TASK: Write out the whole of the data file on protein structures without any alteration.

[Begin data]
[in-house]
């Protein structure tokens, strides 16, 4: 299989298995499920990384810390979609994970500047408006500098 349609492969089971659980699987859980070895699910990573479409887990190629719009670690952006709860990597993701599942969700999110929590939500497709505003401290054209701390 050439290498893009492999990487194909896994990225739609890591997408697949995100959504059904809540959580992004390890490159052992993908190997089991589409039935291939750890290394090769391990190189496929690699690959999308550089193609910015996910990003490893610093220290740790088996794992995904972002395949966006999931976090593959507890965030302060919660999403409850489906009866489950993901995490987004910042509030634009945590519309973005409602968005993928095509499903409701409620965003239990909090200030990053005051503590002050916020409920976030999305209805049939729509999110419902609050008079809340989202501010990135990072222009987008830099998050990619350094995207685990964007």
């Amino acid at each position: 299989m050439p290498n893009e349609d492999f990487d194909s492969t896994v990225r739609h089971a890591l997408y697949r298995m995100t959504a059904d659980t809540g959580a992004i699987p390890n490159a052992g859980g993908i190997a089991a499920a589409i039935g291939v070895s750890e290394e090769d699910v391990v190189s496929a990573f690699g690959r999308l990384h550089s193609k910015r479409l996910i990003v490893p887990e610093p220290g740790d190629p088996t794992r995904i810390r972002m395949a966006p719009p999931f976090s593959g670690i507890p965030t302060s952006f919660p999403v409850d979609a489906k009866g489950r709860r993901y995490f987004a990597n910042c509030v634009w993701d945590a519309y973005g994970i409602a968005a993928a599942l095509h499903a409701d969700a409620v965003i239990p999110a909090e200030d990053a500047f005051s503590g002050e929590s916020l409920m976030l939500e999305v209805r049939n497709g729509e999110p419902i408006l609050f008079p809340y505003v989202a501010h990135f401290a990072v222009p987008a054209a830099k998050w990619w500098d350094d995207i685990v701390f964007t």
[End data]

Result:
[in-house]
């Protein structure tokens, strides 16, 4: 299989298995499920990384810390979609994970500047408006500098 349609492969089971659980699987859980070895699910990573479409887990190629719009670690952006709860990597993701599942969700999110929590939500497709505003401290054209701390 050439290498893009492999990487194909896994990225739609890591997408697949995100959504059904809540959580992004390890490159052992993908190997089991589409039935291939750890290394090769391990190189496929690699690959999308550089193609910015996910990003490893610093220290740790088996794992995904972002395949966006999931976090593959507890965030302060919660999403409850489906009866489950993901995490987004910042509030634009945590519309973005409602968005993928095509499903409701409620965003239990909090200030990053005051503590002050916020409920976030999305209805049939729509999110419902609050008079809340989202501010990135990072222009987008830099998050990619350094995207685990964007």
């Amino acid at each position: 299989m050439p290498n893009e349609d492999f990487d194909s492969t896994v990225r739609h089971a890591l997408y697949r298995m995100t959504a059904d659980t809540g959580a992004i699987p390890n490159a052992g859980g993908i190997a089991a499920a589409i039935g291939v070895s750890e290394e090769d699910v391990v190189s496929a990573f690699g690959r999308l990384h550089s193609k910015r479409l996910i990003v490893p887990e610093p220290g740790d190629p088996t794992r995904i810390r972002m395949a966006p719009p999931f976090s593959g670690i507890p965030t302060s952006f919660p999403v409850d979609a489906k009866g489950r709860r993901y995490f987004a990597n910042c509030v634009w993701d945590a519309y973005g994970i409602a968005a993928a599942l095509h499903a409701d969700a409620v965003i239990p999110a909090e200030d990053a500047f005051s503590g002050e929590s916020l409920m976030l939500e999305v209805r049939n497709g729509e999110p419902i408006l609050f008079p809340y505003v989202a501010h990135f401290a990072v222009p987008a054209a830099k998050w990619w500098d350094d995207i685990v701390f964007t």